• The Nissen fundoplication is preferred when the esophagus and stomach are normal in motility, and can be performed via laparotomy or laparoscopically. It uses the stomach fundus and wraps it around the distal esophagus 360 degrees before being sutured in place.



  • Partial (i.e., Toupet) fundoplication techniques are best when there are underlying issues with esophageal and/or gastric motility. These procedures incompletely wrap the fundus around the distal esophagus to avoid worsening the underlying esophageal/gastric motility but at the same time provide some degree of reflux prevention. As such, these do not perform as well long term and have higher rates of reflux recurrence.




Fig. 7.3


Overview of the most common fundoplications. A, Nissen fundoplication. B, The Belsey Mark IV repair is performed transthoracically, whereas the Hill procedure (C) is performed via the abdominal route.

(From Sahani DV, Samir AE. Abdominal Imaging , ed 2. Philadelphia: Elsevier; 2017.)


Bariatric surgery





  • Bariatric surgeries are typically reserved for the morbidly obese (body mass index >40 kg/m 2 , or 35 kg/m 2 with comorbidities) to improve quality of life and comorbidities (such as heart disease, sleep apnea, and diabetes). Restrictive procedures, such as vertical banded gastropexy, gastric sleeve, and gastric banding serve to reduce caloric intake by limiting gastric capacity. Malabsorptive procedures, such as jejunoileal bypass and biliopancreatic diversion with duodenal switch reduce the absorption of calories by decreasing the length of the small intestine. Roux-en-Y gastric bypass combines both principles by limiting caloric intake with a gastric pouch and reducing absorption through a gastrojejunal component.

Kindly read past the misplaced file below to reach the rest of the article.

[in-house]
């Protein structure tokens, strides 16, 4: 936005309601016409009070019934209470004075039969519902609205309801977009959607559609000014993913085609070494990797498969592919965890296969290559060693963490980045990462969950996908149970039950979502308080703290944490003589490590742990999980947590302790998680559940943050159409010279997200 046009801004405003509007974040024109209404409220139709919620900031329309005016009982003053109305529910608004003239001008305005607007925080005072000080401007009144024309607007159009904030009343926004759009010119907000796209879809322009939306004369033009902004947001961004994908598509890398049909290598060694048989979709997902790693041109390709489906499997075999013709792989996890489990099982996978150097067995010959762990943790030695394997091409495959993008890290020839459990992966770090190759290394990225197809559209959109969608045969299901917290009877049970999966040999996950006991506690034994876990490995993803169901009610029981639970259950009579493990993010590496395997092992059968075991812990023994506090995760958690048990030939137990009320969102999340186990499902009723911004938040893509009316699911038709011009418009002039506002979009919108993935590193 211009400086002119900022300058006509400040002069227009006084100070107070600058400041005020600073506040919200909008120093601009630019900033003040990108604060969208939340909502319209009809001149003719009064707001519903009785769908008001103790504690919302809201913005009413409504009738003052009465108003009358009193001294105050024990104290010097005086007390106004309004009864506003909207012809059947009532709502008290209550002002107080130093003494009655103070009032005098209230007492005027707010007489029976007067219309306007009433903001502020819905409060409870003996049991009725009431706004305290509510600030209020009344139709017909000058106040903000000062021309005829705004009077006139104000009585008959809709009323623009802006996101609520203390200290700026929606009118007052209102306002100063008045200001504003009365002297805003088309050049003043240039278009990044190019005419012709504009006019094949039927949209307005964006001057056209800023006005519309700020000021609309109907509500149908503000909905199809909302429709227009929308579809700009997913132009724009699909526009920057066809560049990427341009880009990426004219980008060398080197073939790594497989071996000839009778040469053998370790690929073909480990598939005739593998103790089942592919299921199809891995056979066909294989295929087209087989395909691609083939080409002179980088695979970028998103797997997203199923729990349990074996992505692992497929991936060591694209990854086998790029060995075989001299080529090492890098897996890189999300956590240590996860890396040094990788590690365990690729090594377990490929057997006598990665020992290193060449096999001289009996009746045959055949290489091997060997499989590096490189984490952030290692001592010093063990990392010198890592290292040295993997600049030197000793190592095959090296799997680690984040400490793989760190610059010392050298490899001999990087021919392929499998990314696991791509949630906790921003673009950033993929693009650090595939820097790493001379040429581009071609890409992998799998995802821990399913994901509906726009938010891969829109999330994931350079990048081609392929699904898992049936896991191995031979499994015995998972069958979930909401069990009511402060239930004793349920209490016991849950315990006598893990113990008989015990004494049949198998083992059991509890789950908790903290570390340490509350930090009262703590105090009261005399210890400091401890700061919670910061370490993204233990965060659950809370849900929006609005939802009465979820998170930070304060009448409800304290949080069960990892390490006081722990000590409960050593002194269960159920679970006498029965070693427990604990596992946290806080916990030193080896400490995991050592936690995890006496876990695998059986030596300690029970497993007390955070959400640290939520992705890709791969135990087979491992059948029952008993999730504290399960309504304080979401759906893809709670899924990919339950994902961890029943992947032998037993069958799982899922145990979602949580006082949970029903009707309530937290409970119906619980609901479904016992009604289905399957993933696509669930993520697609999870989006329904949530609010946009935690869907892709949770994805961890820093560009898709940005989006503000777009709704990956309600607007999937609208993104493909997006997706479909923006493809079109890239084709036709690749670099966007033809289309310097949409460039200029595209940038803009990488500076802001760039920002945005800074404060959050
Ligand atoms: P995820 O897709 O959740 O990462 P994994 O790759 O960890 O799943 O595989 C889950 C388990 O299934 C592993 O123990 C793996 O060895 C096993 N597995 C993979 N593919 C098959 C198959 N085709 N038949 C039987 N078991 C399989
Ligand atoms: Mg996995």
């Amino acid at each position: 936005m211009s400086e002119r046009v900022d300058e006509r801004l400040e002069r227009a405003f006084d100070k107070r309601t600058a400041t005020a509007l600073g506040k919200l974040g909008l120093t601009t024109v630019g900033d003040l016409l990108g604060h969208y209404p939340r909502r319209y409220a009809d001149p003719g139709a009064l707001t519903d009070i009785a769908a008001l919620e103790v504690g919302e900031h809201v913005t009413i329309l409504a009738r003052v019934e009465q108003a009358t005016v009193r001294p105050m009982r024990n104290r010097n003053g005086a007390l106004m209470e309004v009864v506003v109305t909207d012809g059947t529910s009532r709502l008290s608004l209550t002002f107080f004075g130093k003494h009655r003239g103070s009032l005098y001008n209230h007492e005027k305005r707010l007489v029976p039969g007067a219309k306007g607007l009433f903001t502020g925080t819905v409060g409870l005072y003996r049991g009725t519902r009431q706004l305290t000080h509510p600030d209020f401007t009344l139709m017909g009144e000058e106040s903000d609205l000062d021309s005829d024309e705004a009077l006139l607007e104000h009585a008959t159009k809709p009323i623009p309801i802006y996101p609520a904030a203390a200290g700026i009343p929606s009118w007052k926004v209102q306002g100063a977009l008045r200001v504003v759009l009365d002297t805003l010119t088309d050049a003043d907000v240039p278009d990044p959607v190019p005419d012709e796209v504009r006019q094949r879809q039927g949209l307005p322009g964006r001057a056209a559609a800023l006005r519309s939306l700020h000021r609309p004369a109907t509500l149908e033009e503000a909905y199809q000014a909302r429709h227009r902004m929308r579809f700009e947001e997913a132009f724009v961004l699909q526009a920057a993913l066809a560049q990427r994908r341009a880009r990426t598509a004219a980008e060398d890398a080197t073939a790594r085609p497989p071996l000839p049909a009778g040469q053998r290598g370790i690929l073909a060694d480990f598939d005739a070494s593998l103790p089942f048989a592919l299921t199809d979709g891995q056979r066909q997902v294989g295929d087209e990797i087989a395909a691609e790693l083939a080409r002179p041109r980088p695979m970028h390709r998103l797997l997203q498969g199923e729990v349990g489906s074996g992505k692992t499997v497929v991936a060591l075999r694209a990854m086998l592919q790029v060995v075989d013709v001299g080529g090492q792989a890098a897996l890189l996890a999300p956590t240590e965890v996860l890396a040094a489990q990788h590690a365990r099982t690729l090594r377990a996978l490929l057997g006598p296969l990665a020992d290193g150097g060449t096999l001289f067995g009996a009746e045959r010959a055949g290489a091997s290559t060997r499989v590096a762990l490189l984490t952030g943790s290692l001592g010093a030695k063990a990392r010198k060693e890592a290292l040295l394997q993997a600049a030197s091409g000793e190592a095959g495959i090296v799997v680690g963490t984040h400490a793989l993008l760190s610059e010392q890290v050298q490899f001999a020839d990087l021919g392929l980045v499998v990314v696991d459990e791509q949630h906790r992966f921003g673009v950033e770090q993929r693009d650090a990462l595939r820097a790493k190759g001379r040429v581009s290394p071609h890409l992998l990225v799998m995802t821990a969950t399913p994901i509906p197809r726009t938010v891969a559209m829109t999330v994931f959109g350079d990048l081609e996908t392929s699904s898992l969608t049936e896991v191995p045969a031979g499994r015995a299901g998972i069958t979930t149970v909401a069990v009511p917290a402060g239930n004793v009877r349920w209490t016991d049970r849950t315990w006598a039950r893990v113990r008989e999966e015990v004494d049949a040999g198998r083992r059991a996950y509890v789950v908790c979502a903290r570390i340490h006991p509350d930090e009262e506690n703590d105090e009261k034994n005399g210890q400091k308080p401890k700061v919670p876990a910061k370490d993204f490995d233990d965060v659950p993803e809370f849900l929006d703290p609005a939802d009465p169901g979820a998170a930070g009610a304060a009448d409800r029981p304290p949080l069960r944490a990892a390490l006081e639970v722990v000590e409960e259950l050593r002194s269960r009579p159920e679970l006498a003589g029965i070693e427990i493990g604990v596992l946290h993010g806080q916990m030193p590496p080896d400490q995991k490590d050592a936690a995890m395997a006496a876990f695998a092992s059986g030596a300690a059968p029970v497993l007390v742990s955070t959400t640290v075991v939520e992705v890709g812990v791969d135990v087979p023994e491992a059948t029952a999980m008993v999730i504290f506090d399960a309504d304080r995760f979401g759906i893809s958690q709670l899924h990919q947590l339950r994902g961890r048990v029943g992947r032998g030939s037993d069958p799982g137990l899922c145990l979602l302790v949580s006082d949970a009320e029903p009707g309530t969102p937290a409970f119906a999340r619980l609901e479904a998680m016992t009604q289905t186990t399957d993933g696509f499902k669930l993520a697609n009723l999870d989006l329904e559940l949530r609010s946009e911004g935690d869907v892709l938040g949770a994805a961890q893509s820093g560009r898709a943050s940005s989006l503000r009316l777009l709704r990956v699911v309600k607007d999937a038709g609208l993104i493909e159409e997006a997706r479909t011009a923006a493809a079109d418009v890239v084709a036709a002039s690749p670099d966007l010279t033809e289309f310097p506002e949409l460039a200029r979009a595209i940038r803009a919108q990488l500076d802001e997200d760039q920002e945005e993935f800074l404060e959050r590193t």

• Roux-en-Y gastric bypass is typically the preferred method owing to decreased hospital stays and faster recovery. Preoperative planning for this procedure must include exclusion of underlying malignancy or inflammatory bowel disease (IBD), as well as confirming normal anatomy of the proximal gastrointestinal (GI) tract via fluoroscopy (i.e., an upper GI study). For postoperative imaging purposes, the four suture lines to consider are that of the gastric pouch (when the fundus is transected), the gastrojejunal anastomosis to the gastric pouch, the transected fundus of the remaining stomach, and the jejunojejunostomy. The Y-limb (i.e., afferent or pancreaticobiliary limb) consists of the excluded stomach, duodenum, and proximal jejunum ending at the jejunojejunostomy, and the Roux-limb (i.e., efferent or antegrade limb) includes the gastric pouch and anastomosed jejunum to the level of the jejunojejunostomy ( Fig. 7.4 ).




      Fig. 7.4


      Roux-en-Y gastric bypass.